Reviewed by Fran Edwards
Tackling an iconic show that has been a popular movie can bring its own set of problems, people have very set ideas about what they expect and the cast can find that very daunting. Add partial nudity to that and it becomes a real challenge.
Matt Byrne has put together an excellent cast to present this lovely piece, skilled and very brave!
The story centres on a branch of the Women’s Institute in Yorkshire and is based on a true story. The crux of the story is that because of a personal tragedy in the life of one of the women they decide to raise money to put a new couch in the cancer ward of the local hospital and their efforts make global news.
The group is supposedly lead by Marie, played with gusto by Penni Hamilton-Smith and consists of six other women of mature years. There is piano playing Cara, church organist, beautifully portrayed by Michelle Hutchinson, Celia, the respectable lady with a wild past, given colour by Cathie Oldfield, Jessie the quiet one, carefully under played by Mignone Siemer, and Ruth, the worrier made very real by Maggie Wood.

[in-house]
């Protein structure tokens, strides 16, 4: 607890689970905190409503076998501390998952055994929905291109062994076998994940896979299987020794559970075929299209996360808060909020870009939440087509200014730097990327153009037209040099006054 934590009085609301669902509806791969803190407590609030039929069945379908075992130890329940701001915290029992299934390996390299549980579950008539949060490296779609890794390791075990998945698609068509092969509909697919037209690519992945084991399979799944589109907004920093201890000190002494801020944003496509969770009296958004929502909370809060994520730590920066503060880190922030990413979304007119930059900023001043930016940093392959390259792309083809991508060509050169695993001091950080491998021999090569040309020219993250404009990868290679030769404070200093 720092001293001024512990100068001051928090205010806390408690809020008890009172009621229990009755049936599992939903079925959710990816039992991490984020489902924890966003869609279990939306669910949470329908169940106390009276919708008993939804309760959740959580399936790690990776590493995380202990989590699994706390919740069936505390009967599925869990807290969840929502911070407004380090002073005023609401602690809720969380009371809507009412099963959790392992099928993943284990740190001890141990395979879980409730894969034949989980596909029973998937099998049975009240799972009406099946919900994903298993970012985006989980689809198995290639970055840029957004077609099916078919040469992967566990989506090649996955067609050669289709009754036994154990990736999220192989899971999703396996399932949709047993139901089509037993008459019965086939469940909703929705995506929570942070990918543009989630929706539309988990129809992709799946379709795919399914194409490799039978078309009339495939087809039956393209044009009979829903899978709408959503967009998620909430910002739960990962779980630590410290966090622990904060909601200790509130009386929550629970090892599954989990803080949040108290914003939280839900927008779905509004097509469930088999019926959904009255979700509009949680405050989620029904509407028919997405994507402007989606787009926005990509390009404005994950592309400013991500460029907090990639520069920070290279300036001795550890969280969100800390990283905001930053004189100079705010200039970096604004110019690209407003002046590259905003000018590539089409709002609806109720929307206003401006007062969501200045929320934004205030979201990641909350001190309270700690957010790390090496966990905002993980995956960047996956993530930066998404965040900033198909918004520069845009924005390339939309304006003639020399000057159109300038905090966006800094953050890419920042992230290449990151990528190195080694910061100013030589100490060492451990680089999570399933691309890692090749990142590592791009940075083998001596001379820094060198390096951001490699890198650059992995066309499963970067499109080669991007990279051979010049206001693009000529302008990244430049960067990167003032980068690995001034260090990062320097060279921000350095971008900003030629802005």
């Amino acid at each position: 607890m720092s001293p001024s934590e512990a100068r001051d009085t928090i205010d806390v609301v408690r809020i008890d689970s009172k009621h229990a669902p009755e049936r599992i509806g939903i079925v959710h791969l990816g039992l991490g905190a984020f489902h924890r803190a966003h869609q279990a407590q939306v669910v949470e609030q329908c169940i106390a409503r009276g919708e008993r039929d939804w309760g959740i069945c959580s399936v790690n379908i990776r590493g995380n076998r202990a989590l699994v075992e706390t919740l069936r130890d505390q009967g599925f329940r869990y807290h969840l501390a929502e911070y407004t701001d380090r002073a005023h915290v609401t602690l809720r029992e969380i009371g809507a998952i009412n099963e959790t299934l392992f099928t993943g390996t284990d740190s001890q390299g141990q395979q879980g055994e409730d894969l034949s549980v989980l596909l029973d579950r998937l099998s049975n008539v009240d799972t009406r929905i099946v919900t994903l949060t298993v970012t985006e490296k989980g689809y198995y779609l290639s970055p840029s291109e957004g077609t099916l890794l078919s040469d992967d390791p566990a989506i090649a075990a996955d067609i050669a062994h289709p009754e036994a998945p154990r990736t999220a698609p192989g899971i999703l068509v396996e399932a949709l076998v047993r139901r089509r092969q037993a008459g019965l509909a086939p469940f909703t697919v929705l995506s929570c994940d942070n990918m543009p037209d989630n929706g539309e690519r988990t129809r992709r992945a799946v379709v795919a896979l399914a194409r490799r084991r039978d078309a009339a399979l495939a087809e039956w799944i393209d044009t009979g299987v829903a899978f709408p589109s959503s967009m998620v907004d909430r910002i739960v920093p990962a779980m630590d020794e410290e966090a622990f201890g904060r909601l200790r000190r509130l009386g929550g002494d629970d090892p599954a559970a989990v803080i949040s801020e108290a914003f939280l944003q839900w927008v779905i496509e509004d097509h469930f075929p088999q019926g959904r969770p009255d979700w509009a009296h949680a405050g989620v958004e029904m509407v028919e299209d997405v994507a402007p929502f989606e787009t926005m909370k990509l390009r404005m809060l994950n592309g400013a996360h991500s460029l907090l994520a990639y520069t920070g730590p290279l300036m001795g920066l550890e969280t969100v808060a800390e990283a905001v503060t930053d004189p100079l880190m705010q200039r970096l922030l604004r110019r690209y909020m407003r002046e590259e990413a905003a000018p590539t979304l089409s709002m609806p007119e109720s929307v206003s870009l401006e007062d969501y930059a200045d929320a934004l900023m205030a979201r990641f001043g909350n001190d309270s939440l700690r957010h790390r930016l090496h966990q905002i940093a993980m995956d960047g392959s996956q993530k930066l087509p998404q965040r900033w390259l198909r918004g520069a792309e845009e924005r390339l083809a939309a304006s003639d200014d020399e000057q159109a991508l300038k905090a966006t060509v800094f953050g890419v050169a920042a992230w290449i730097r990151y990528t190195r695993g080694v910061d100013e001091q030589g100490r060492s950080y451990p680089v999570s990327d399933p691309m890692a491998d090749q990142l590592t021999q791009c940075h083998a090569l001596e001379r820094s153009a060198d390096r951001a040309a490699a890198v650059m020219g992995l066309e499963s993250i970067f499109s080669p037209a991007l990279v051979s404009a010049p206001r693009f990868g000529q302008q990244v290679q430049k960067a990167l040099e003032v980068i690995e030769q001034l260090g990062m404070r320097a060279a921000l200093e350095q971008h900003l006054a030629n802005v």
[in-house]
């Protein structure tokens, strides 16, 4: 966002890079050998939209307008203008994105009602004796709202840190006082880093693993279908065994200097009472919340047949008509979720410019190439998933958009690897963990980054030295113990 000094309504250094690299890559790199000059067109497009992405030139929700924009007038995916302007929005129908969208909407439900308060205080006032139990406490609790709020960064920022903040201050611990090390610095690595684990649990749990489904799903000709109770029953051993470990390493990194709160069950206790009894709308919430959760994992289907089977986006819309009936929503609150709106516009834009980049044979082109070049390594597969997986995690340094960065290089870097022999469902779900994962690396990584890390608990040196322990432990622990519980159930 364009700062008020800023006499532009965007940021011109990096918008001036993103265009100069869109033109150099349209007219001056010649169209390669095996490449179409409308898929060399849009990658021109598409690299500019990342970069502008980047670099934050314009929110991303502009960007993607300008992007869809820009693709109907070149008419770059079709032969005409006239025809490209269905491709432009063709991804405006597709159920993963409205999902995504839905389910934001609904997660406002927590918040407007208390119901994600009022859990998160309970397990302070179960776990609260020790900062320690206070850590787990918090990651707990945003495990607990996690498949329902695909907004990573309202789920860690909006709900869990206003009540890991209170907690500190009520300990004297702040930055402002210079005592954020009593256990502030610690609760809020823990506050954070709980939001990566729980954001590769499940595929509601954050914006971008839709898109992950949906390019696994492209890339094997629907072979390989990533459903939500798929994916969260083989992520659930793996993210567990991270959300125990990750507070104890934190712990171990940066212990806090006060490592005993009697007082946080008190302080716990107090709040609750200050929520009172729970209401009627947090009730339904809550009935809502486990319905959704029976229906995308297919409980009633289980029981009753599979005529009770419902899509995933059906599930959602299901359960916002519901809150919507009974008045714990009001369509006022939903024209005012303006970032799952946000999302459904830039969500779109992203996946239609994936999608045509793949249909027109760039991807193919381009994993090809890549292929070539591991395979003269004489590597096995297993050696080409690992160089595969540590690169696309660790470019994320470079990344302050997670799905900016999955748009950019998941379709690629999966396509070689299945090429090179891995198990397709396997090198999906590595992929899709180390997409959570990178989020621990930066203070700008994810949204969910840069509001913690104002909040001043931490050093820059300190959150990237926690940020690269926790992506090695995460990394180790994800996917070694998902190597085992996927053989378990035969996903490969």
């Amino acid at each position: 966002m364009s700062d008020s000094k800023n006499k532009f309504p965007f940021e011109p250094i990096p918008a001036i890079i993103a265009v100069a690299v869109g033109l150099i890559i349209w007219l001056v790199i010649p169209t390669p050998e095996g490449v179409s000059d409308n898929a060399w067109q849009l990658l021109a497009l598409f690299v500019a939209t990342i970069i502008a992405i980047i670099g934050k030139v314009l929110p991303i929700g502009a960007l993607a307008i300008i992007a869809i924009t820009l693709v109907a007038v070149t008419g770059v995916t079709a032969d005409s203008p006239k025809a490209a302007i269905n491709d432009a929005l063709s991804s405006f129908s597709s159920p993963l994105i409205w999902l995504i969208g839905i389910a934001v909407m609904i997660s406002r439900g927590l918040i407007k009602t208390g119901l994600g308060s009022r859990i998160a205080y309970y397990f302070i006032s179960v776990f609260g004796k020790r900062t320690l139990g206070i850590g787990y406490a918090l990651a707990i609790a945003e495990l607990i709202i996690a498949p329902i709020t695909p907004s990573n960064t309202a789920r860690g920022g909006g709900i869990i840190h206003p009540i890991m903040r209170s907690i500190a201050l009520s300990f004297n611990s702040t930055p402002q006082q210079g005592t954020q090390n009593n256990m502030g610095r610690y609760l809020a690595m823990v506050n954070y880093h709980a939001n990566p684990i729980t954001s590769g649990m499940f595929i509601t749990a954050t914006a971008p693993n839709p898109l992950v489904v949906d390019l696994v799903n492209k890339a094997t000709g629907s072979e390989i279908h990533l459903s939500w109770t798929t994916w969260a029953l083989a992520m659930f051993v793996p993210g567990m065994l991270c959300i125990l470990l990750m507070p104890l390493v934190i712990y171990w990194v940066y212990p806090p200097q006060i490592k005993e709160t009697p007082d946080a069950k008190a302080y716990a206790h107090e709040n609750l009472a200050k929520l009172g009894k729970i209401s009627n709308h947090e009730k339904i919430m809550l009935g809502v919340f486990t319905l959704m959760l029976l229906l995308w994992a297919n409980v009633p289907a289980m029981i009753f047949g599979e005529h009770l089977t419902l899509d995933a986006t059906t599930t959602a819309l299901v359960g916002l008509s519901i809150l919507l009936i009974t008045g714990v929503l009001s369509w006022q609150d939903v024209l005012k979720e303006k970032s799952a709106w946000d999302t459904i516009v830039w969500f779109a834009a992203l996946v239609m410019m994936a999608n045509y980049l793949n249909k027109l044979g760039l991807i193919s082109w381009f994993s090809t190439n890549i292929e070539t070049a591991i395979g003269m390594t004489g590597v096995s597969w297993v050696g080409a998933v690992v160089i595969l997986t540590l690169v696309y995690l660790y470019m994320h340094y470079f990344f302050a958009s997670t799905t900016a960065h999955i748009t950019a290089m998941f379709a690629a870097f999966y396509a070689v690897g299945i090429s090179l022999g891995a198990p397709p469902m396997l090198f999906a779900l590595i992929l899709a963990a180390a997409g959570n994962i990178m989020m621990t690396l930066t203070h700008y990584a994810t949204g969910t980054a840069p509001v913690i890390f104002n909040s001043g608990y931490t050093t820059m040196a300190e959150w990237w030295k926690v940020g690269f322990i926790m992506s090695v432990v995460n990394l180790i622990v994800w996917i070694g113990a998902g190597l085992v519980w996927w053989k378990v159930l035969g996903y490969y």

The actual leaders are, of course, Annie, played with quiet strength by Chris Bussey and the inimitable Chris brought to life by the larger than life Tracey Korsten; these two are the axis around which everything revolves, both give memorable performances.
The supporting cast is also good; James McCluskey-Garcia and Malcolm Walton play the husbands of Annie and Chris. McCluskey-Garcia does particularly well, not over playing the suffering. Eleanor Boyd, Marc Brown, James Snow and Carla Bonanni all do well and have their moments.
The set is appropriate and the crew does a great job of keeping the action moving and the scene changing smooth. Byrne should be commend also for using this opportunity to raise funds for local cancer charities, and well done the ladies of the cast for posing for a calendar to help raise funds. Don’t forget to buy one when you see this excellent show!